HOW-TO USE THE ARDUINO SERIAL MONITOR


The Arduino IDE has a feature that can be a great help in debugging sketches or controlling Arduino from your computer's keyboard.

The Serial Monitor is a separate pop-up window that acts as a separate terminal that comunicates by receiving and sending Serial Data. Serial Data is sent over a single wire (but usually travels over USB in our case) and consists of a series of 1's and 0's sent over the wire. Data can be sent in both directions (In our case on two wires).

SerialMonitorICON.jpg
When you have an Arduino connected by USB, and the IDE opened, you will see an icon on the far right like this (hover over it):
YD_SerialMonitor_Send-Rcve.jpg
When you click on it, the Serial Monitor will pop up in a new window. Here's what our example Serial Monitor Sketch looks like with the Monitor opened:

(NOTE: The sketch, which you can cut and paste into the IDE, is below.)
Look at the Serial Monitor window. - The small upper box is where you can type in characters (hit <enter> or click "Send")
- The larger area (Corner can be dragged to enlarge) is where characters sent From Arduino will be displayed.
- At the bottom are two pulldowns:
- One sets the "line ending" that will be sent to Arduino when you <enter> or click Send
- The other sets the Baud Rate for communications. (If this does not match the value set up in your sketch in Setup, characters will be unreadable). Example: Serial.begin(9600); Some sketches or other applications may use a different Baud Rate.

DEBUGGING WITH SERIAL MONITOR:

If you are testing a new sketch you may need to know what's happening when you try to run it. But "Software Is Invisible". So you need the tell the software to tell you what it's doing, and sometimes the value of changing variables. You do this my using the Serial Monitor and adding code to your sketch to send characters that you can see.

SETUP:

In Setup you need to begin Serial Communications and set the Baud Rate (speed) that data will be transferred at. That looks like this:
Serial.begin(9600); // Other baud rates can be used...
Serial.println("My Sketch has started");
The second line is optional...

LOOP:

Here you can print helpful info to the Serial Monitor. Examples:

Serial.println("Top of loop");
Serial.println("Reading Temperature Sensor");
Serial.print("LoopCounter value = ");
Serial.println(LoopCounter);
For details of how to show different data, see "Serial_Print.html" in the Reference section of your Arduino IDE: Top menu: Help>reference/Serial_Print.html

NOTE: Every time you start the Serial Monitor it resets Arduino and your sketch starts over at the beginning.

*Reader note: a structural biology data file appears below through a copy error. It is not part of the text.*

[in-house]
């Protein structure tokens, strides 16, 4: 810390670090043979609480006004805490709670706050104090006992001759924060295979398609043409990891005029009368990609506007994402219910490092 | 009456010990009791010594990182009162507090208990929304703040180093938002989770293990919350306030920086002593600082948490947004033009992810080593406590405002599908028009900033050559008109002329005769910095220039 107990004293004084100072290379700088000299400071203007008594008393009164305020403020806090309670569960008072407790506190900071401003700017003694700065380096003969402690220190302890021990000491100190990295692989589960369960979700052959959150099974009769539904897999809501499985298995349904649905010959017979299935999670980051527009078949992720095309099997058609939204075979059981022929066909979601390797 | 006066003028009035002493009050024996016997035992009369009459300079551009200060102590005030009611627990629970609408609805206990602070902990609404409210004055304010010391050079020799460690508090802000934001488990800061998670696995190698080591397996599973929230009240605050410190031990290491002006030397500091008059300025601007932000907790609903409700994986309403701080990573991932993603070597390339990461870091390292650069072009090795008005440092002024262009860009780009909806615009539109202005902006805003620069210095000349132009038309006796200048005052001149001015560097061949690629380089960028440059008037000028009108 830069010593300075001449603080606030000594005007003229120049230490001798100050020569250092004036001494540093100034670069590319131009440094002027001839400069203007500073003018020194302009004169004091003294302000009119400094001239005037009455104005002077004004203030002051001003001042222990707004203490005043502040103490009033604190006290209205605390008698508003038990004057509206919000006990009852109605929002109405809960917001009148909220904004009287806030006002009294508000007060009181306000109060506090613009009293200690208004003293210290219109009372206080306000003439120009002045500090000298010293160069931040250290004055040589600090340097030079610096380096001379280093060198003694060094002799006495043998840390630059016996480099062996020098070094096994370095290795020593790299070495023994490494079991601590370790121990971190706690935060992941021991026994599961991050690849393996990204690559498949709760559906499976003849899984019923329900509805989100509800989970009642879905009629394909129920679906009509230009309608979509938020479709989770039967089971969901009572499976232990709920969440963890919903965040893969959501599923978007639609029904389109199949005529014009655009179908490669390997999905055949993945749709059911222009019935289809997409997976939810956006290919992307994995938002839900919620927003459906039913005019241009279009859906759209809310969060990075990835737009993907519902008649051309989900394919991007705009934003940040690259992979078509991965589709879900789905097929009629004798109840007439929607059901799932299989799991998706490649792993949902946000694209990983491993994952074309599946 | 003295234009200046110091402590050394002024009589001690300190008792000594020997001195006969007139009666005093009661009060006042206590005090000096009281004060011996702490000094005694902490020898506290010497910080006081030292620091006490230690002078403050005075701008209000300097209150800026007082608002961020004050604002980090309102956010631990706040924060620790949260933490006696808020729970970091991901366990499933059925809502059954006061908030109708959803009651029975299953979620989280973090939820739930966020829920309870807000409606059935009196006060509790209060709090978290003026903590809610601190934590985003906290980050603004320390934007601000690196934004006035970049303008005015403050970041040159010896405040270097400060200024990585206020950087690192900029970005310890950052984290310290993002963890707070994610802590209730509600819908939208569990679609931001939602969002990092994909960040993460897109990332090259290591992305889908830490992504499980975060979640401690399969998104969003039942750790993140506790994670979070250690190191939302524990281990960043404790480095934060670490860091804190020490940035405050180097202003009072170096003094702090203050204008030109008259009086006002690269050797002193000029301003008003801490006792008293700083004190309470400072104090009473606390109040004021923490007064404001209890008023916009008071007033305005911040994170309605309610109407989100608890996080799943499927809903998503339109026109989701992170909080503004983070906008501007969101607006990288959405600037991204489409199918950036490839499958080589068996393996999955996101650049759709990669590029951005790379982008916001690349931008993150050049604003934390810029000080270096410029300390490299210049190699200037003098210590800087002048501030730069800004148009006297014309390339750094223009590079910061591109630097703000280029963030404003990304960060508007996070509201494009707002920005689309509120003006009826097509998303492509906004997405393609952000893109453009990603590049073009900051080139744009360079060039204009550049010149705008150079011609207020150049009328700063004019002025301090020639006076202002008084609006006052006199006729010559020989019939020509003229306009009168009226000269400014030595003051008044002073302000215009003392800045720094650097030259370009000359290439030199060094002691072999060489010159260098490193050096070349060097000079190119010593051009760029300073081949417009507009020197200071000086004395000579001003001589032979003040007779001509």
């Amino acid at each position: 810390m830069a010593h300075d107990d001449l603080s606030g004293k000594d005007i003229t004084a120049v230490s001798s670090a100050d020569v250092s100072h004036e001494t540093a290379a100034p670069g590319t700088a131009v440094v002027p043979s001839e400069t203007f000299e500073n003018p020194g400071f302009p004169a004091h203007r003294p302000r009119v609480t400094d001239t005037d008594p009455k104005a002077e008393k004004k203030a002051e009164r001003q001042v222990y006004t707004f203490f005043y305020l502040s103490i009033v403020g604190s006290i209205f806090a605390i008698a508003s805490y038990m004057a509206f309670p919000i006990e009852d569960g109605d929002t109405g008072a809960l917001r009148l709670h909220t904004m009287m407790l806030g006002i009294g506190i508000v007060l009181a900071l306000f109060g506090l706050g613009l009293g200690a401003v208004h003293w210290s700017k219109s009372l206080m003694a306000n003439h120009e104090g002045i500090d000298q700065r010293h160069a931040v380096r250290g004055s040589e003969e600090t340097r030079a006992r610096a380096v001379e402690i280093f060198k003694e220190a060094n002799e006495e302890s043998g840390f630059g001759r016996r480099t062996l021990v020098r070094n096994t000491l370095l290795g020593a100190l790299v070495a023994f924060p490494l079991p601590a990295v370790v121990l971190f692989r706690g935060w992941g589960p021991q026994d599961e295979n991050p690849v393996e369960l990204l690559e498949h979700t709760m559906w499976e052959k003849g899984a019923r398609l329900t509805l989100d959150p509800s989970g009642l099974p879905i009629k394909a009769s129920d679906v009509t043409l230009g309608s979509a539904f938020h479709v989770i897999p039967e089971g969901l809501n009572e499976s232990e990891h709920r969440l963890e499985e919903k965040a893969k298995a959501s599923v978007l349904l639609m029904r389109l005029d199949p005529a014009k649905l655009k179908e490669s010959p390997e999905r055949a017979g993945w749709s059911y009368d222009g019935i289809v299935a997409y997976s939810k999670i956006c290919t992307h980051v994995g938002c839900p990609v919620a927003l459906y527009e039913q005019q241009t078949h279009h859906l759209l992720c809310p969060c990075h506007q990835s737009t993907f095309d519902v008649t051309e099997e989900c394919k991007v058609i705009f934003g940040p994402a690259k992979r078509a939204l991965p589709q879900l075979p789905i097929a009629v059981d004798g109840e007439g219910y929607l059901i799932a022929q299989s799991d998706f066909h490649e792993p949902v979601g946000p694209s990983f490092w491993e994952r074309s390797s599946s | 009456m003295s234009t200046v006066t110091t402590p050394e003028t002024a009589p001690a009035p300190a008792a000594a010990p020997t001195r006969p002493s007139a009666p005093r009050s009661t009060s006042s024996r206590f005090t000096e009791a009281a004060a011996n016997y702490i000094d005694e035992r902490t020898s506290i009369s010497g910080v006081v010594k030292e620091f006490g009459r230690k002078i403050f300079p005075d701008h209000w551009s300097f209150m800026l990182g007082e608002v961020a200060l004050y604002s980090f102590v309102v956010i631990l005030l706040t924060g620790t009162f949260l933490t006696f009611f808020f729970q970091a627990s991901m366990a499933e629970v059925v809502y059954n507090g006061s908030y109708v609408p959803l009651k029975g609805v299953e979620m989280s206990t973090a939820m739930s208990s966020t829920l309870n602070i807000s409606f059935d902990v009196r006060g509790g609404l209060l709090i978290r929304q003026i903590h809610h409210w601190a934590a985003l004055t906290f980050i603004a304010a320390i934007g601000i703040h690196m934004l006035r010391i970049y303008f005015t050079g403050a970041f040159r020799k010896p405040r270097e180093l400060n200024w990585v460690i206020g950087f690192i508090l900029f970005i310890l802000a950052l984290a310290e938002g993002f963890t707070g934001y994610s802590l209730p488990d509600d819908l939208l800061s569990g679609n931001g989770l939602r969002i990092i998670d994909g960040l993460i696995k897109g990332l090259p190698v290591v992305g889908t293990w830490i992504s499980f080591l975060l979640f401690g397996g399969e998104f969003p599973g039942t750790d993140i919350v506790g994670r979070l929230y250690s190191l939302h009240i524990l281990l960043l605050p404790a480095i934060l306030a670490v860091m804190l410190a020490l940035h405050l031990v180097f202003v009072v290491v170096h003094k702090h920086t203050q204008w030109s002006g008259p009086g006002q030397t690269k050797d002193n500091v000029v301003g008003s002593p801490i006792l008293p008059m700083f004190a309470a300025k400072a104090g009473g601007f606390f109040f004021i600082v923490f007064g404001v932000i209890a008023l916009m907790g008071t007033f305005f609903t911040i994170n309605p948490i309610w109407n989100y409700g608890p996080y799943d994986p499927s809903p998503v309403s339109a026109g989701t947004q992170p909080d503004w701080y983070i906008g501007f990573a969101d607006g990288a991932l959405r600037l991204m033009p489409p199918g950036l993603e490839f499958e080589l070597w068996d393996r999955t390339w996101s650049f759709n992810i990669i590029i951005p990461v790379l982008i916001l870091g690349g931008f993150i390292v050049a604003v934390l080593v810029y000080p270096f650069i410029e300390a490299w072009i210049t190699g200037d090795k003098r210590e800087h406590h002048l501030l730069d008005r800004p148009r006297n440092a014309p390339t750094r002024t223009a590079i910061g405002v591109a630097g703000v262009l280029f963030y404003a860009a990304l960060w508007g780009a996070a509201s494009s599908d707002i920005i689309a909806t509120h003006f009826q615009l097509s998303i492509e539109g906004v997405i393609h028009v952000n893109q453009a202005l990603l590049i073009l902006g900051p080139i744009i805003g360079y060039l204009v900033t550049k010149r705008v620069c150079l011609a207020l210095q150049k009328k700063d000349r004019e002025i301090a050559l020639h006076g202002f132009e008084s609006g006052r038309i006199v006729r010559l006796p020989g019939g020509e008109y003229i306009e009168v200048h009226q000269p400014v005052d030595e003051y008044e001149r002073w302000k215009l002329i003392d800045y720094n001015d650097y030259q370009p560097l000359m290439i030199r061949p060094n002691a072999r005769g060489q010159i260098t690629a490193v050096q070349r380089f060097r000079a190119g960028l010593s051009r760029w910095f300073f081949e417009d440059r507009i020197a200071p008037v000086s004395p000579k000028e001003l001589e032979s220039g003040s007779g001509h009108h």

Example Serial Communications Sketch: (Cut-Paste)


/* YourDuinoStarter_SerialMonitor_SEND_RCVE
 - WHAT IT DOES: 
   - Receives characters from Serial Monitor
   - Displays received character as Decimal, Hexadecimal and Character
   - Controls pin 13 LED from Keyboard
 - SEE the comments after "//" on each line below
 - CONNECTIONS:
   - None: Pin 13 built-in LED
   - 
 - V1.00 02/11/13
   Questions: terry@yourduino.com */

/*-----( Import needed libraries )-----*/
/*-----( Declare Constants and Pin Numbers )-----*/
#define led 13  // built-in LED
/*-----( Declare objects )-----*/
/*-----( Declare Variables )-----*/
int ByteReceived;

void setup()   /****** SETUP: RUNS ONCE ******/
{
  Serial.begin(9600);  
  Serial.println("--- Start Serial Monitor SEND_RCVE ---");
    Serial.println(" Type in Box above, <ENTER>. ");
  Serial.println("(Decimal)(Hex)(Character)");  
  Serial.println();    

}//--(end setup )---


void loop()   /****** LOOP: RUNS CONSTANTLY ******/
{
  if (Serial.available() > 0)
  {
    ByteReceived = Serial.read();
    Serial.print(ByteReceived);   
    Serial.print("        ");      
    Serial.print(ByteReceived, HEX);
    Serial.print("       ");     
    Serial.print(char(ByteReceived));
    
    if(ByteReceived == '1') // Single Quote! This is a character.
    {
      digitalWrite(led,HIGH);
      Serial.print(" LED ON ");
    }
    
    if(ByteReceived == '0')
    {
      digitalWrite(led,LOW);
      Serial.print(" LED OFF");
    }
    
    Serial.println();    // End the line

  }// END Serial Available

}//--(end main loop )---

/*-----( Declare User-written Functions )-----*/


//*********( THE END )***********





OTHER TERMINAL MONITORS YOU MIGHT LIKE:

Serial data is Serial data and other things (like the PROCESSING language and IDE) and other terminal programs can interact with your Arduino using it. Here are some possibilities:

Putty [Windows]
Download HERE: PuTTY.
License: MIT.
Hands-down one of our favorite terminal applications for Windows is PuTTY from Simon Tatham. In addition to being a great serial terminal it can also handle telnet, ssh, and a host of other things (no pun intended). If you’re using Windows, this is probably your best go-to terminal application.


Screen [Mac, Linux]


Download: NONE (Already exists in MAC )

License: GPL

screen for mac and linux
screen for mac and linux


Screen is a command line based fullscreen VT100 emulator. It makes a create terminal client and has the ability to “detach” from the current terminal to run in the background. When it comes to serial communication, it’s the tool we use the most outside of the Serial Monitor. Drop to a terminal window and run screen:

<span style="color: #474747; font-family: 'Courier 10 Pitch',Courier,monospace; font-size: 15px; vertical-align: baseline;">screen <serial_port> <baud_rate></span>






PROCESSING: ProcessingIDE.jpg

PROCESSING is a PC and MAC language that works well in interacting with Arduino bu Serial communications.

You would need to install the free "Processing" IDE on your computer. See: https://processing.org/download/ You will see that it looks almost like Arduino! That's because Arduino came from Processing.